• June 2021 saw the milestone first insect approval under the EU's 2015 novel foods regulation (2283/2015) with a dried yellow mealworm (Tenebrio molitor) range for French producer, Agronutris. A second insect novel food authorization followed in November for Dutch producer Fair Insects and its migratory locust (Locusta migratoria) range.
    • The momentum is set to continue in 2022 with the European Commission due to adopt regulations authorizing the third and fourth insect novel foods at the end of January or beginning of February, following clearance by member states via a written procedure in the Standing Committee on Plants, Animals, Food and Feed's (PAFF) novel foods and toxicological safety of the food chain section that ended 8 December. Fair Insects is the producer of both these novel foods, which are dried, ground and frozen house cricket (Acheta domesticus) and (another) frozen, dried and powdered yellow mealworm (Tenebrio molitor) range.
    • A further nine applications are currently undergoing risk assessments at the European Food Safety Authority (EFSA), with another eight due to start once the agency completes initial suitability checks. The sector's producer association, the International Platform of Insects for Food and Feed (IPIFF), expects the knowledge gained with the first four risk assessments to accelerate the process for those coming after.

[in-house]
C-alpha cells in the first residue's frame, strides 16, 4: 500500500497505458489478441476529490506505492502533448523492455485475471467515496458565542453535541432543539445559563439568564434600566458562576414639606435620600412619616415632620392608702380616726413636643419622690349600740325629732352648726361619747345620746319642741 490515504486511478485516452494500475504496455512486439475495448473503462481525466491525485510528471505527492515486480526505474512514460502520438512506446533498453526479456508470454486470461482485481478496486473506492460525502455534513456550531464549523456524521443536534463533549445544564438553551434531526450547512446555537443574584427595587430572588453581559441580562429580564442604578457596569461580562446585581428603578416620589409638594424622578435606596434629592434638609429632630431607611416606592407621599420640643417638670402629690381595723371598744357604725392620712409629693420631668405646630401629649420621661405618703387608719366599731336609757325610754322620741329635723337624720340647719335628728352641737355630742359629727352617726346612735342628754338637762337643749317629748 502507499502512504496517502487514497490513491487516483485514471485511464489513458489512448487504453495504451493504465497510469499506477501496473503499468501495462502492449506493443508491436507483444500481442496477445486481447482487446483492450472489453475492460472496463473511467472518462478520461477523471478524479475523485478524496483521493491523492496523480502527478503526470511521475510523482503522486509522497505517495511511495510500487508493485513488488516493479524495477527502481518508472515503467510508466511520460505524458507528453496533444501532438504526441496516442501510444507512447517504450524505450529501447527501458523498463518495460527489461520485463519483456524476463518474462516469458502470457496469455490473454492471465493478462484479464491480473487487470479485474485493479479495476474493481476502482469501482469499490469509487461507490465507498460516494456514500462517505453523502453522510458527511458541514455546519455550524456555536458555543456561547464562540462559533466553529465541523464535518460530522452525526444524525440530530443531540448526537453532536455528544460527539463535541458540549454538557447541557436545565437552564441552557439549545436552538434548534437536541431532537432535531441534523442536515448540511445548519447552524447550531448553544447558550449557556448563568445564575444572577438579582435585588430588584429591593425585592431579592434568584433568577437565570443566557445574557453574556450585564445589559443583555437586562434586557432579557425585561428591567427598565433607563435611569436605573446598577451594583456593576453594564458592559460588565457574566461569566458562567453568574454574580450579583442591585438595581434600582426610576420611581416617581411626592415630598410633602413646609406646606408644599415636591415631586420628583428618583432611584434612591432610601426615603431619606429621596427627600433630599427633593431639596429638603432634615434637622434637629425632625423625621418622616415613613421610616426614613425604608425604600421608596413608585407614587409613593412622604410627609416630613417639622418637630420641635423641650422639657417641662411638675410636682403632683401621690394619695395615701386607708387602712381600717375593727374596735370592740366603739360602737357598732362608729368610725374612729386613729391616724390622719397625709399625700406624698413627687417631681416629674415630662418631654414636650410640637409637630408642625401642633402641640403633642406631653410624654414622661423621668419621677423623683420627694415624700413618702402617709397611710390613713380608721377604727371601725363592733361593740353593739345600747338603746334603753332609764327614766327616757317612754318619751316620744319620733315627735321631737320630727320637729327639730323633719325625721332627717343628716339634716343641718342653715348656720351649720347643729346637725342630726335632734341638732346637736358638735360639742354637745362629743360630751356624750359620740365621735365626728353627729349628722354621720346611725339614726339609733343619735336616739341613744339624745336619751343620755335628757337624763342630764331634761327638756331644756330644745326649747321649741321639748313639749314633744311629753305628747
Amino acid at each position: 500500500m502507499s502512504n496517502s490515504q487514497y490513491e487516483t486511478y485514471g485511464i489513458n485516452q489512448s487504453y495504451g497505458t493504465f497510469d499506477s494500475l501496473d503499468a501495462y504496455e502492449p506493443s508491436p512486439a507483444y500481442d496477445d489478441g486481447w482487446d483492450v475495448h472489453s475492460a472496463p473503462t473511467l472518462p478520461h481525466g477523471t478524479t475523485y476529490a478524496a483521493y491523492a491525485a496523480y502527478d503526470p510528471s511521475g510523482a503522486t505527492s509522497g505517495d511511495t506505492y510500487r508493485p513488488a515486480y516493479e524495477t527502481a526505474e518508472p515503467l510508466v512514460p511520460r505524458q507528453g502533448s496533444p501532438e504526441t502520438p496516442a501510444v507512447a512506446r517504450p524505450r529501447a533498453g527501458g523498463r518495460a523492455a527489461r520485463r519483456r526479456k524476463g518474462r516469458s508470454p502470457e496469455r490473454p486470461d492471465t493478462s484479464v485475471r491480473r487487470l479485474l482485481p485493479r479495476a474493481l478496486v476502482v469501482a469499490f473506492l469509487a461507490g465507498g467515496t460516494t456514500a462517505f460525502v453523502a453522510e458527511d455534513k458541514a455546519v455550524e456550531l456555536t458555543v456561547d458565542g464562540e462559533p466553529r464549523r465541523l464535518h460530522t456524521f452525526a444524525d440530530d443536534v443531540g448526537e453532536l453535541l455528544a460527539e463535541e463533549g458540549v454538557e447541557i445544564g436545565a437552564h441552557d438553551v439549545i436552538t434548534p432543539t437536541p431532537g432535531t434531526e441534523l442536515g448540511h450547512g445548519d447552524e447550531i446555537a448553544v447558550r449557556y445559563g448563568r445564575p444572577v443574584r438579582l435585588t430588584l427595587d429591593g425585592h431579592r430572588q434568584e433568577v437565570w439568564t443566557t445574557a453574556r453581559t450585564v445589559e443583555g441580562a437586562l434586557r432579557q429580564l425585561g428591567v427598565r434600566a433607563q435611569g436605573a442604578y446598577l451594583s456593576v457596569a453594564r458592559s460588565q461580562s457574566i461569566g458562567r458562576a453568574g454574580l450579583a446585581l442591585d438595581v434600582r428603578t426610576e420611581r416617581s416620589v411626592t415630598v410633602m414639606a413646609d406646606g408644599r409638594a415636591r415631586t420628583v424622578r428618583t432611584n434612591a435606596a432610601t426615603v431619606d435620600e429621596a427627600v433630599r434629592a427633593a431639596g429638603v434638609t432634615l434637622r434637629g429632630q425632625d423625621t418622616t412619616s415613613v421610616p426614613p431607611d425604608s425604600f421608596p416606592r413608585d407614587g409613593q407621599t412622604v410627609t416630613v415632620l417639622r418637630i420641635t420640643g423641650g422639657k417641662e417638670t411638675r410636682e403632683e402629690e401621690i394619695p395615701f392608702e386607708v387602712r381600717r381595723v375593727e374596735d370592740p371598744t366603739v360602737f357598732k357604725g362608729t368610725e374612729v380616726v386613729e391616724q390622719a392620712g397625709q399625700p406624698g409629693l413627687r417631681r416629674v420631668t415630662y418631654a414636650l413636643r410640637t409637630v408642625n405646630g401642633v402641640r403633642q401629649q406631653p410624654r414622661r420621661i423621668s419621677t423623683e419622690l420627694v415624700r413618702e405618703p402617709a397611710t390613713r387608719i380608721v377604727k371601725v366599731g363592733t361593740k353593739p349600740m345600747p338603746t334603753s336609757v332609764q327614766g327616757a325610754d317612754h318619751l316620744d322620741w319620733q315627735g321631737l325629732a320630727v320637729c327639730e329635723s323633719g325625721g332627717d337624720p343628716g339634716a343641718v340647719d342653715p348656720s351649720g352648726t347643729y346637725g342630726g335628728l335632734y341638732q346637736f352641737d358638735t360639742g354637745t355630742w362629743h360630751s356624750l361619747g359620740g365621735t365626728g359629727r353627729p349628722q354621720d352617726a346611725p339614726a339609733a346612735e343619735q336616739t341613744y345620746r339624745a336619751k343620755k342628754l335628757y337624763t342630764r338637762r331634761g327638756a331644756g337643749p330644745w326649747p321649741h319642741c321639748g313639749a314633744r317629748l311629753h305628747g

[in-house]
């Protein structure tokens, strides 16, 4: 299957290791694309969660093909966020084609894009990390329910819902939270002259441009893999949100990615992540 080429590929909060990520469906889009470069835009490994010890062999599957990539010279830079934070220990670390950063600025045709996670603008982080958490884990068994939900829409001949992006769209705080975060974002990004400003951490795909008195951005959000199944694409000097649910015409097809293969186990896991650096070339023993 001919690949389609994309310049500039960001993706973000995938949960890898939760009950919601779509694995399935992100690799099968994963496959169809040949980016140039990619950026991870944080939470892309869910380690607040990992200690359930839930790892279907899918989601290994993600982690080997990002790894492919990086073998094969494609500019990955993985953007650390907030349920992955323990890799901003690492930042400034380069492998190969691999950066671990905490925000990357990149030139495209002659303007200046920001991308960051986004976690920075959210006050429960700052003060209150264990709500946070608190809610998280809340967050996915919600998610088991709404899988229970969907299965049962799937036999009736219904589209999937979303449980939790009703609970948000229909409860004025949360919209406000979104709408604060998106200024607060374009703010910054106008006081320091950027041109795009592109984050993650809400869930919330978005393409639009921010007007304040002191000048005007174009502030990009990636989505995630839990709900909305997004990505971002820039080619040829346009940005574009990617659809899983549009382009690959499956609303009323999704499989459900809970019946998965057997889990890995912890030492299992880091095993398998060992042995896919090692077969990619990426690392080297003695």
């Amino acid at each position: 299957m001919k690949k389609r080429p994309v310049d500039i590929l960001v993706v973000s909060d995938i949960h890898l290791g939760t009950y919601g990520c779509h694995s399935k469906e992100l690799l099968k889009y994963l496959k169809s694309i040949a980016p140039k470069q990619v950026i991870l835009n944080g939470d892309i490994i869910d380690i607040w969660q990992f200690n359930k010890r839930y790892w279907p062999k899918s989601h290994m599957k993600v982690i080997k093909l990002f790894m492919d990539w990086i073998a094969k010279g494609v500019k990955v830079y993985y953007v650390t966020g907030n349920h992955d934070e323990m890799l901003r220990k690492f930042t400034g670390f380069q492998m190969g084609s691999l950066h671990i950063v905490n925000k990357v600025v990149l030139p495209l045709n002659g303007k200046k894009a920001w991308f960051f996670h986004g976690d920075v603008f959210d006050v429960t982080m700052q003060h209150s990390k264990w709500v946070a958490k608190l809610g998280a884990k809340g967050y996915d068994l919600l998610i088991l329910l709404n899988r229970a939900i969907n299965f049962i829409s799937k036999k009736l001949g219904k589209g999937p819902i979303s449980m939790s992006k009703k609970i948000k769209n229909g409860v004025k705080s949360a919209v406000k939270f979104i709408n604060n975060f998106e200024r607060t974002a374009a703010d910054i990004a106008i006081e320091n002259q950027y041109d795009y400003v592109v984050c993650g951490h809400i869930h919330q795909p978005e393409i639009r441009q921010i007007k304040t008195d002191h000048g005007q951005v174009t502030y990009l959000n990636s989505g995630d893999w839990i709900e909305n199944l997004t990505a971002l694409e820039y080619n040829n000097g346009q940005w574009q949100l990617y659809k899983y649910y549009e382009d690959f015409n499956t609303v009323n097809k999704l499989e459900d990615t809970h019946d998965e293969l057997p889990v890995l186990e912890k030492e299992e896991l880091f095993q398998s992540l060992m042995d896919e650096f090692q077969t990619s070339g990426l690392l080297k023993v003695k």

• Other species where applications are pending include Alphitobius diaperinus (lesser mealworm), Gryllodes sigillatus (banded crickets), Hermetia illucens (black soldier fly), and Apis mellifera male pupae (honeybee drone brood).
    • In all four opinions on edible insects so far, EFSA has flagged up the risk of allergic reactions and recommended that there should be research on allergenicity both to the relevant species and insects in general, including cross-reactivity. Insects could be therefore added to the EU's list of 14 allergens that have to be labelled under the 2011 food information to consumers regulation (FIC - 1169/2011), either by being highlighted in bold in the list of ingredients or in a separate list next to it, but not as part of the proposals to revise the legislation that the Commission is due to publish at the end of this year.